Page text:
Multi-level Analysis using Mplus

This course is designed as an introduction to the concepts and techniques required to analyse data that is multi-level in nature. (That is data that is derived from subjects who are nested within groups or data that involves repeated measures that are nested within subjects)

 
Level 5 - runs over 5 days
Instructor: 

Mr Philip Holmes-Smith is the principal consultant with School Research, Evaluation and Measurements Services (SREAMS), an independent educational research consultancy business. His research, evaluation and measurement interests lie in the areas of teacher effectiveness and school improvement, accountability models and benchmarking, improving the quality of teaching, using student performance data to inform teaching, and large-scale achievement testing programs. He is an experienced teacher of social science research methods and is a regular instructor at the ACSPRI programs. He also regularly teaches Structural Equation Modeling (SEM) and Multi-Level Analysis (MLA) at various universities around Australia.

About this course: 

In conventional regression analysis it is assumed that subjects are randomly selected and, therefore, all the variance in your dependent variables is due solely to variation amongst individuals. However, in most studies, subjects are clustered within a group and multiple groups are sampled. For example, in an education study, we may have students clustered within multiple classes; in a human resourcing study, we may have employees clustered within multiple work units or teams. In such sampling, although some of the variance in your dependent variables will be due to variation amongst individuals, some the variance in your dependent variables will also be due to variation amongst the groups themselves. In such cases, multilevel analysis (MLA) should be employed to account for the different levels of variation.

 

Repeated measure designs should also be analysed using multilevel analysis because the repeated observations are nested within subjects. For example, in a marketing study, we may have repeated measures of consumers’ attitudes to a brand over the life of a marketing campaign; in an epidemiology study, we may have repeated measures of a health outcome over the life of a drug treatment regime. In such studies, although some of the variance in your dependent variables will be due to variation across the various time occasions, some the variance in your dependent variables will also be due to variation amongst individuals themselves. Again, in such cases, multilevel analysis (MLA) should be employed to account for the different levels of variation.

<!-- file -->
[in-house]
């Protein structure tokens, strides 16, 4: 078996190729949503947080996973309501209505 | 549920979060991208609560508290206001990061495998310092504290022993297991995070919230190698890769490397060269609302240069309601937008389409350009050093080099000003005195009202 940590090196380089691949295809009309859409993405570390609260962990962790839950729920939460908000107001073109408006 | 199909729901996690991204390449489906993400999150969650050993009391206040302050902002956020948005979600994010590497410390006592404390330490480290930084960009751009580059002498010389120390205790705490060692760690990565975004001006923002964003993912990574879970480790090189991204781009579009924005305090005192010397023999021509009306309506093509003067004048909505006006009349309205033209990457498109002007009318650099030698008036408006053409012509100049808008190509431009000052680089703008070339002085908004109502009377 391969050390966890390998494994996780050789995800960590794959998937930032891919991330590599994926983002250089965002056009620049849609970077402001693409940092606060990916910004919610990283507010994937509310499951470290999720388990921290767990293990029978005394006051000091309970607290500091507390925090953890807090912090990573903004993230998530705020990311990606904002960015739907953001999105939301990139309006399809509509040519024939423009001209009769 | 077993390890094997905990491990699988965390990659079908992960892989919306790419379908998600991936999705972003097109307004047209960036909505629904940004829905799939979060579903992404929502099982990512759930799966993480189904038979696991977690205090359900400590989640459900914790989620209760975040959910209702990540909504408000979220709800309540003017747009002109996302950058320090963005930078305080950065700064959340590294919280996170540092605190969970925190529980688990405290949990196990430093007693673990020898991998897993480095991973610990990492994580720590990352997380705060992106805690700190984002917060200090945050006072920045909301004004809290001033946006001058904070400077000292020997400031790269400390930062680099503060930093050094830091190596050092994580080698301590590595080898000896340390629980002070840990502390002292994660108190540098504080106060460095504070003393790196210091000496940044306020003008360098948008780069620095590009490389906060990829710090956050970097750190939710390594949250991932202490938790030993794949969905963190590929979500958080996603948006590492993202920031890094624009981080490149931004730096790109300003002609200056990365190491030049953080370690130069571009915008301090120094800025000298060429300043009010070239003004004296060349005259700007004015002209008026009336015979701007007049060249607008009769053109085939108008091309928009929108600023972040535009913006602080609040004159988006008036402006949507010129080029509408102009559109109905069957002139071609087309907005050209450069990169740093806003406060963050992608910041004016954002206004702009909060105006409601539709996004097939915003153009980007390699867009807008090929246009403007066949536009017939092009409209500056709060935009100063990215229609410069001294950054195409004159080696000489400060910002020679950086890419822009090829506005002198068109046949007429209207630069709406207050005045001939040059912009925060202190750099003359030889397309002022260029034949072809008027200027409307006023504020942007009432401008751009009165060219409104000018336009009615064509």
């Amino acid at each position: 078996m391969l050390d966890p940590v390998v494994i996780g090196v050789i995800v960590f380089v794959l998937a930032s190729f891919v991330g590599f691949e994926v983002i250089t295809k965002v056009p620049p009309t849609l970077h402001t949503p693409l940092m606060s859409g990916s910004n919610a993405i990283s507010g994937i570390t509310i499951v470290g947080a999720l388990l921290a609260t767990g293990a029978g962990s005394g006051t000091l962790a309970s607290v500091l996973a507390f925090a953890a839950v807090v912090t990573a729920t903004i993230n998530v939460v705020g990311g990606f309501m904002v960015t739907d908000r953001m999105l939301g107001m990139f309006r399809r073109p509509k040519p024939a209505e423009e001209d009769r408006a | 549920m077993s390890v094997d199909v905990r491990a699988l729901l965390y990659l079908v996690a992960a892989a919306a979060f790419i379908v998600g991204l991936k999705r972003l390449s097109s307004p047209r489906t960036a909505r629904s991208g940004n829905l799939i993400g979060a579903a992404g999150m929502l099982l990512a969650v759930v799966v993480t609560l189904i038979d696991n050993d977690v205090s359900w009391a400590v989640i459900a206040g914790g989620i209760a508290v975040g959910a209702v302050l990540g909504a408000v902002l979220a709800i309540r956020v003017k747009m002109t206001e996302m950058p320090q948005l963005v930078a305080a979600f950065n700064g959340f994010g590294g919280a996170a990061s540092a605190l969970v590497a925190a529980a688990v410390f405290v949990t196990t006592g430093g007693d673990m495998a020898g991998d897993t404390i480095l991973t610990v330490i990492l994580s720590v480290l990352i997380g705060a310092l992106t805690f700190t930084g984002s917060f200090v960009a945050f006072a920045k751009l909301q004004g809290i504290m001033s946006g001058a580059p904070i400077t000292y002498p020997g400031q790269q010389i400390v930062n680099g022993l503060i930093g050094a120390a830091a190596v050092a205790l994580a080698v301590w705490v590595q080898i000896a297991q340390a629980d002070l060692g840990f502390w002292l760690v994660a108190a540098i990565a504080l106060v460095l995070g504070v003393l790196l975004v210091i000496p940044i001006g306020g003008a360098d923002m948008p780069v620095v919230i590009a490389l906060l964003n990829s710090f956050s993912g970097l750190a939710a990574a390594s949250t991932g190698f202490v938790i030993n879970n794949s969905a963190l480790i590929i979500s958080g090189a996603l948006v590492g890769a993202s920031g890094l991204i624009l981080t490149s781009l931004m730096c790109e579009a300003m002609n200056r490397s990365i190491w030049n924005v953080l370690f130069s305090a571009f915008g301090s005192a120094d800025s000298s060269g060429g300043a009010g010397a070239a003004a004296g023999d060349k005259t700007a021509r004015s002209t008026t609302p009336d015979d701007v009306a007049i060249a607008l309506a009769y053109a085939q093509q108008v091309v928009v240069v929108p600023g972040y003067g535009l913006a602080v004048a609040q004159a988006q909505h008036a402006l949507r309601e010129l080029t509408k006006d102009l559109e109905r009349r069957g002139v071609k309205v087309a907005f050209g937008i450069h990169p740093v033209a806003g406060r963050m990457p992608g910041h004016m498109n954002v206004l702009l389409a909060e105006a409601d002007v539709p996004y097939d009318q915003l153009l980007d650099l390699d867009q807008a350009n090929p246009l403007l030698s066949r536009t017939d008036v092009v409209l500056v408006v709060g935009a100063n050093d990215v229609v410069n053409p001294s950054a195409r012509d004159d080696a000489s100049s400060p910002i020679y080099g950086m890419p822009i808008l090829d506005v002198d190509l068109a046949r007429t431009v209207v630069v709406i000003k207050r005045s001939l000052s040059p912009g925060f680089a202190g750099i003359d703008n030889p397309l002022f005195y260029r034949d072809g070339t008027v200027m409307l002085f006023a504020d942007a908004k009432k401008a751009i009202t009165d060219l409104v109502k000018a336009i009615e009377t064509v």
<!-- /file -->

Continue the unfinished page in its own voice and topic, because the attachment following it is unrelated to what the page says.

This course is designed to take participants from an introductory level up to an intermediate level of multilevel analysis. That is, the course assumes that participants have had no prior experience with multilevel modeling (or have only a basis understanding) and takes participants through the basics up to an intermediate level. Although there are several programs that can be used to conduct multilevel analysis, in this course we will use the Mplus program.

 

Detailed notes with worked examples and references will be provided as a basis for both the lecture and hands-on computing aspect of the course.

 

The target audience for this course is researchers needing to learn how to analyse data that has been collected through a hierarchical (or clustered) sampling approach using the Mplus software.

 

Course syllabus: 

Day 1  
Introduction to multilevel data, revision of basic analytical techniques and an introduction to multilevel modeling. This part of the course describes the nature of multilevel data, introduces the Mplus programming language by revising basic single-level regression models and basic single-level confirmatory factor analysis and introduces to principals and nomenclature of multilevel modeling. We will note the difference between the conventional (single-level) regression approach and the multilevel regression approach, we will highlight the dangers of not treating nested data as multilevel data and we will discuss the advantages of multilevel analysis.

 

Day 2
Two-level regression models. These models investigate two-level research questions where subjects are nested within groups and explanatory (independent) variables have been measured at the subject level (Level 1) and/or the group level (Level 2). For example, in education, our outcome variable may be “reading comprehension” and we could regress this outcome on both Level 1 independent variables (e.g. the student’s verbal reasoning skills, their motivation to learn, etc.) and Level 2 independent variables (e.g. the teachers experience, the average ability of all students within the class, etc.). In each example we will build models from the simplest variance component model to investigating random intercepts and finally, random slopes.

 

Day 3